It becomes more clear that Craig missed the thrust of Wielenberg’s objection when he wrote that “[i]n virtue of God’s general commands to mankind, murder is morally wrong, but someone who lacks a blameworthy mental state is not held morally responsible for committing that wrongful act. So when a mentally deranged person like James Holmes is found not guilty by reason of insanity for his hideous deeds, one does not deny that he has done a wrongful act … but that his mental state is blameworthy.” (Craig and Wielenberg 2020, p. 74
). From this quote we can see that Craig thinks that under Divine Command Theory the psychopath can commit wrong actions but just is not held morally accountable for those actions. But Wielenberg’s argument is that Divine Command Theory actually does deny
that a psychopath has done a wrongful act when he does such a hideous deed. Because he mistakenly thought the issue was moral accountability instead of moral permissibility, Craig did not explain how psychopaths could have moral obligations in the first place if they do not know right from wrong. In other words, if Divine Command Theory requires someone to know right from wrong in order to have moral obligations, and if psychopaths do not know right from wrong, then they have no moral obligations—nothing they do can be considered wrong and we would be incorrect if we told them there are things they should not do.
3. Responding to Wielenberg’s Objection
Wielenberg’s argument can be summarized as follows:
Under Divine Command Theory, someone does not have moral obligations if he does not recognize moral requirements as extremely authoritative and as having imperative force.
Psychopaths do not recognize moral requirements as extremely authoritative and as having imperative force.
Therefore, under Divine Command Theory, psychopaths do not have moral obligations.
He focuses mostly on defending premise two; for example, he wrote that “[p]sychological research shows that, whether or not psychopaths know the difference between right and wrong, they are incapable of grasping the authority
of morality” (Craig and Wielenberg 2020, pp. 70–71
). He even claimed that “the evidence from psychology that at least some psychopaths cannot grasp morality’s authority and force is overwhelming.” (Wielenberg 2020, p. 551
). He summed up his argument when he explained that “[s]ince psychopaths are incapable of grasping the authority of moral demands, it seems that God has not given them moral obligations, which means that, on Craig’s view [Divine Command Theory], they have no obligations at all.” (Craig and Wielenberg 2020, p. 59
Like many divine command theorists, I have argued elsewhere that in order for someone to have moral obligations, God must make that person aware of two things: 1. what is right and wrong; and 2. that he should do what is right, morally speaking (Johnson 2023, pp. 75–80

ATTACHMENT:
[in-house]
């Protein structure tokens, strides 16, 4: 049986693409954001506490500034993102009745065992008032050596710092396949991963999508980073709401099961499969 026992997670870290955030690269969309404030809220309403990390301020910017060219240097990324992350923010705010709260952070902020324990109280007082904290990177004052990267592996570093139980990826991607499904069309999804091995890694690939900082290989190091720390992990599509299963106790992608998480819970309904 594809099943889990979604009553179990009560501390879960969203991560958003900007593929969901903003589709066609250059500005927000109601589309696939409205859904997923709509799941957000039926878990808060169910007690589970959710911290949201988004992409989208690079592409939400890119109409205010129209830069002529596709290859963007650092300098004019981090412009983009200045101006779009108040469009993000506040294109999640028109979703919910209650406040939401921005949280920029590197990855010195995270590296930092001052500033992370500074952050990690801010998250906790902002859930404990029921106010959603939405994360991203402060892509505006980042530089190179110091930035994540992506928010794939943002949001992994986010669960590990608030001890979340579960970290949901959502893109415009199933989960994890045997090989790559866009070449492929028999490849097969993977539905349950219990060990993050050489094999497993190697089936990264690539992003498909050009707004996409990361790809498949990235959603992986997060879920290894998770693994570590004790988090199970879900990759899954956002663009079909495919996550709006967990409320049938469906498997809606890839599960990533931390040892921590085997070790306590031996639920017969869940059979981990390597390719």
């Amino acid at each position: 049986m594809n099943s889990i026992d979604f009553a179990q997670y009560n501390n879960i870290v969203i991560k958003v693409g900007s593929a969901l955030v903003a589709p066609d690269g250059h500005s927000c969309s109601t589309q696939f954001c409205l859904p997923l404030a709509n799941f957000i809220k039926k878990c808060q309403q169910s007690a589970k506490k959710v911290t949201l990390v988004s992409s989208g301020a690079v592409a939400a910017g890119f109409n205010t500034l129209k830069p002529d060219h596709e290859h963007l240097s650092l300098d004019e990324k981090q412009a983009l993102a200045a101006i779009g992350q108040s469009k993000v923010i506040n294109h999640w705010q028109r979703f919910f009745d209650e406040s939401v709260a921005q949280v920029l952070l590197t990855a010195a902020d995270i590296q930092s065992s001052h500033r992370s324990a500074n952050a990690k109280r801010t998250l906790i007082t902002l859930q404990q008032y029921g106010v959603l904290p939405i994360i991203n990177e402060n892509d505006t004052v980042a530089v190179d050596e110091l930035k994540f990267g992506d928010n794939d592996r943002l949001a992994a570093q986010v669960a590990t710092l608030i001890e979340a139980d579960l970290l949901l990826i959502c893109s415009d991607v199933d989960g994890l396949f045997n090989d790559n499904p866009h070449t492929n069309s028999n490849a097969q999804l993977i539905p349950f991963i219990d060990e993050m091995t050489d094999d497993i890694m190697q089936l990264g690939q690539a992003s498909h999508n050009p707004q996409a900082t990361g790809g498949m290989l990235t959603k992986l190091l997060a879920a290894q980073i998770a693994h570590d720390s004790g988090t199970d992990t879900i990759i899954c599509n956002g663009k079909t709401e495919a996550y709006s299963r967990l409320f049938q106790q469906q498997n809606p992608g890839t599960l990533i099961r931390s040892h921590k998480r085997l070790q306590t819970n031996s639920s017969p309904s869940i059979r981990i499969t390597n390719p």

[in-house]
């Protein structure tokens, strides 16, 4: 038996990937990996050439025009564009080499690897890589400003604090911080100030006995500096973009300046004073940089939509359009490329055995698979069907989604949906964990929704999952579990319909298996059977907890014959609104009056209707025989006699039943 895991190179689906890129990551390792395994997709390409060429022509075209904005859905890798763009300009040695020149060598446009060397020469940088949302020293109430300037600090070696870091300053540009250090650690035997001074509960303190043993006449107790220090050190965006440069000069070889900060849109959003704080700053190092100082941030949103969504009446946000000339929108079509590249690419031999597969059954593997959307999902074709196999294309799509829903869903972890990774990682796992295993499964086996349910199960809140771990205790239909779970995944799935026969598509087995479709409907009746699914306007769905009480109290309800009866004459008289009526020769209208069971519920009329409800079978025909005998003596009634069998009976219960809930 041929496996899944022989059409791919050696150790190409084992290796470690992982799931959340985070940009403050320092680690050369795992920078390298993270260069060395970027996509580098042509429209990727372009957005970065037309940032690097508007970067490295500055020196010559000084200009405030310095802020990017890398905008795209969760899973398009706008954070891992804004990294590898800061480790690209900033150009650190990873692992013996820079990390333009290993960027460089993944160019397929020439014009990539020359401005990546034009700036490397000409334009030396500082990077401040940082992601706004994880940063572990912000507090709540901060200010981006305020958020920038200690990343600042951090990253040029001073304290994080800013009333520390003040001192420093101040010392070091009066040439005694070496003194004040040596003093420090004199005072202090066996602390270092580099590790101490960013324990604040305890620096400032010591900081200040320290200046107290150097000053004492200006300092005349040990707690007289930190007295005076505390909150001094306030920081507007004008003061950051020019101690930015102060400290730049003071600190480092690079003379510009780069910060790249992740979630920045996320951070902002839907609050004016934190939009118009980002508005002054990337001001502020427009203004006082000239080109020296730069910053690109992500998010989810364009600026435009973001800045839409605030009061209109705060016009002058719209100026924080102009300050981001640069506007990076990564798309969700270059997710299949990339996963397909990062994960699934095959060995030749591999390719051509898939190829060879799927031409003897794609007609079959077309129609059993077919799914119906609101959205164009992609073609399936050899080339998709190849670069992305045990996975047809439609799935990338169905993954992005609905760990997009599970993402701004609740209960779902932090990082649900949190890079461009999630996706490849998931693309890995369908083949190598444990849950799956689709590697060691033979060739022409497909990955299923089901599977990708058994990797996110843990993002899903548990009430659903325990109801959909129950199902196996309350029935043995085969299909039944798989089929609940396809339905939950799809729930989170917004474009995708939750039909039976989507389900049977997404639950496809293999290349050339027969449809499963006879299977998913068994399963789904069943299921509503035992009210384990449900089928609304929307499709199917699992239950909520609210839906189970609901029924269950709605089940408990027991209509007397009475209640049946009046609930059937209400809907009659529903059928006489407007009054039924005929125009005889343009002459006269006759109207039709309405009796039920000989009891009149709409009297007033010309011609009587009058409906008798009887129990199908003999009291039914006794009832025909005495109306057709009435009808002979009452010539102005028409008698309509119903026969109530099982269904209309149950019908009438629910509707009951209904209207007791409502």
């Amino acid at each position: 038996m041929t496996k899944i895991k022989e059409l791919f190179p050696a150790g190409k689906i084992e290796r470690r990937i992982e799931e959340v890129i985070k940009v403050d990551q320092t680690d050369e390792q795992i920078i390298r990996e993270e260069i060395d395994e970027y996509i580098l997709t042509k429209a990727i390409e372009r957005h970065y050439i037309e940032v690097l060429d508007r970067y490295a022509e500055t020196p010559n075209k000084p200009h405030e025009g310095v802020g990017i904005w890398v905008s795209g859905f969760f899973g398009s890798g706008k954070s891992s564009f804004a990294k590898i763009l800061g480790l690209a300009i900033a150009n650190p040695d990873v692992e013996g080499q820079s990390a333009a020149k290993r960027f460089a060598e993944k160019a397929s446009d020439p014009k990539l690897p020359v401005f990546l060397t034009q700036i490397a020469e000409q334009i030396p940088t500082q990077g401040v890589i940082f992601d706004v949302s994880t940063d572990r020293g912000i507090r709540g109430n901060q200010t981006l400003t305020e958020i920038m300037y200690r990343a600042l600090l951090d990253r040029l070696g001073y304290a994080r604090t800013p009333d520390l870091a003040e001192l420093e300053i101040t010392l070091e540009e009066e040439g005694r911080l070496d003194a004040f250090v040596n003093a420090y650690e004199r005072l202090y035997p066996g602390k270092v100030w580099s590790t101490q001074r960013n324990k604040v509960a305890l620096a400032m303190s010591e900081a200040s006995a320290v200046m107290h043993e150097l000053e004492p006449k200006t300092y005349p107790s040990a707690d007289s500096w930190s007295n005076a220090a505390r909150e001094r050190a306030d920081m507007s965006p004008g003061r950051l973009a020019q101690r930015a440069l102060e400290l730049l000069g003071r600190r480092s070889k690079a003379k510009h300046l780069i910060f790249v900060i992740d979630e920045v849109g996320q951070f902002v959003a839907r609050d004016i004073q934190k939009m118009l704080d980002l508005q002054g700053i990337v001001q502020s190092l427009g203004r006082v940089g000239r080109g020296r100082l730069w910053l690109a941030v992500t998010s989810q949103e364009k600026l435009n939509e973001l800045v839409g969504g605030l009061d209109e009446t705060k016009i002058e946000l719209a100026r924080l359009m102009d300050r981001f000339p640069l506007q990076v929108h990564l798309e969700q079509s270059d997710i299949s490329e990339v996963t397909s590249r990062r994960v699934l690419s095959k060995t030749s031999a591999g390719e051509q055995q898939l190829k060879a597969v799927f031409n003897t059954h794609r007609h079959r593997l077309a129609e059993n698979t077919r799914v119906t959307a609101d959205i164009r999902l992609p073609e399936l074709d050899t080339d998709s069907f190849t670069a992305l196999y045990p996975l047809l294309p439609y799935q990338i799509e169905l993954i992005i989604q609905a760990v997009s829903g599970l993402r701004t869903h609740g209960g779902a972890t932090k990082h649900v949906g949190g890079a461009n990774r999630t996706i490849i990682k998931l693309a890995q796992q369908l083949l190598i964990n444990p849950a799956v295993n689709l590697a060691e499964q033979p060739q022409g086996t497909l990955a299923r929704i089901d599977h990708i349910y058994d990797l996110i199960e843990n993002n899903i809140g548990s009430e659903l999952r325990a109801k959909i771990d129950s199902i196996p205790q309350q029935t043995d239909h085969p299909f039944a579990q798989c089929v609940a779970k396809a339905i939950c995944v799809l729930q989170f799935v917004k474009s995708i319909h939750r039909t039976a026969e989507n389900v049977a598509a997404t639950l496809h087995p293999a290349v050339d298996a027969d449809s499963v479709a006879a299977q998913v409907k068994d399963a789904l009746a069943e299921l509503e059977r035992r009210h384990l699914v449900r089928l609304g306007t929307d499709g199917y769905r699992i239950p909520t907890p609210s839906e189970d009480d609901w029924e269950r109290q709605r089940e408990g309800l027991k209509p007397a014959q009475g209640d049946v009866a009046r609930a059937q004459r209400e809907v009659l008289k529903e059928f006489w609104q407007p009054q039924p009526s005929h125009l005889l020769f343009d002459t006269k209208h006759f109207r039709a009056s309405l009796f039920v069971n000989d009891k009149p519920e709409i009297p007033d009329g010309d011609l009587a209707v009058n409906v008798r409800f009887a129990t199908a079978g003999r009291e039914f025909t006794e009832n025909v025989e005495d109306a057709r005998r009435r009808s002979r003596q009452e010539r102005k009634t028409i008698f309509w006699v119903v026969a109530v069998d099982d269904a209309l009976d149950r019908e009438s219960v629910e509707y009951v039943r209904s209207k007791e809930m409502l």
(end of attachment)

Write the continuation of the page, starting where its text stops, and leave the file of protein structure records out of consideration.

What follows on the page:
). Wielenberg words it a bit differently in that he says someone must recognize moral requirements as extremely authoritative and as having imperative force—language he takes from Robert Adams (Adams 1999
). However, when I say that God must make someone aware ‘that he should do what is right’, I am including in this awareness a recognition that moral requirements are extremely authoritative and have imperative force. Thus, throughout this paper, I will often use my description but the reader should keep in mind that it entails Wielenberg’s.
Wielenberg has argued that “[p]sychopaths are incapable of empathy, love, or guilt and cannot grasp the authority of moral demands” (Craig and Wielenberg 2020, p. 59
). In order to defend his position, he quoted several experts who have spent many years researching psychopaths. For example, psychologist Robert Hare explained that psychopaths lack “the shackles of a nagging conscience” (Hare 1993
). Marijana Vujosevic wrote that “[s]ince their dysfunctional conscience does not stimulate moral feelings, psychopaths do not become aware of the constraints required to understand that they have obligations. Their conscience does not make them responsive to the constraining power of morality” (Vujosevic 2014
). Eric Matthews maintained that psychopaths “do not merely behave contrary to moral standards… but seem in some sense not even to understand the notion of a moral standard in any ‘serious’ sense, that is, as meaning anything more than a conventionally accepted rule” (Matthews 2014, p. 78
An initial concern with Wielenberg’s argument here is that he seems to conflate mortal motivation with moral knowledge when he implies imperative force means ‘to be strongly motivated.’ But certainly, our obligations do not disappear just because our motivations are lacking. We all struggle with motivation to do the right thing from time to time, but this does not negate our obligation to do what is right. As a reminder, Wielenberg took this phrase ‘imperative force’ from Adams (Adams 1999, p. 268
), but I suggest that the correct way to understand Adams here is that he intended this phrase to mean ‘knowing you should do something,’ not ‘being motivated to do something’.
Even more concerning is Wielenberg’s giant leap from the agreed-upon fact that psychopaths have an absent or significantly diminished capacity for moral emotions to the conclusion that they are incapable of grasping the authority and force of moral demands. Interestingly, this leap implies that the root problem with psychopaths is primarily emotive, not rational, which, as we have seen, is what the experts affirm. It also should be noted that considering his overall approach to morality is rationalistic, it is odd for Wielenberg to suggest an emotivist approach to moral knowledge. However, the major concern here is whether he is justified in making this leap from a deficiency in moral emotions to an incapability for moral knowledge.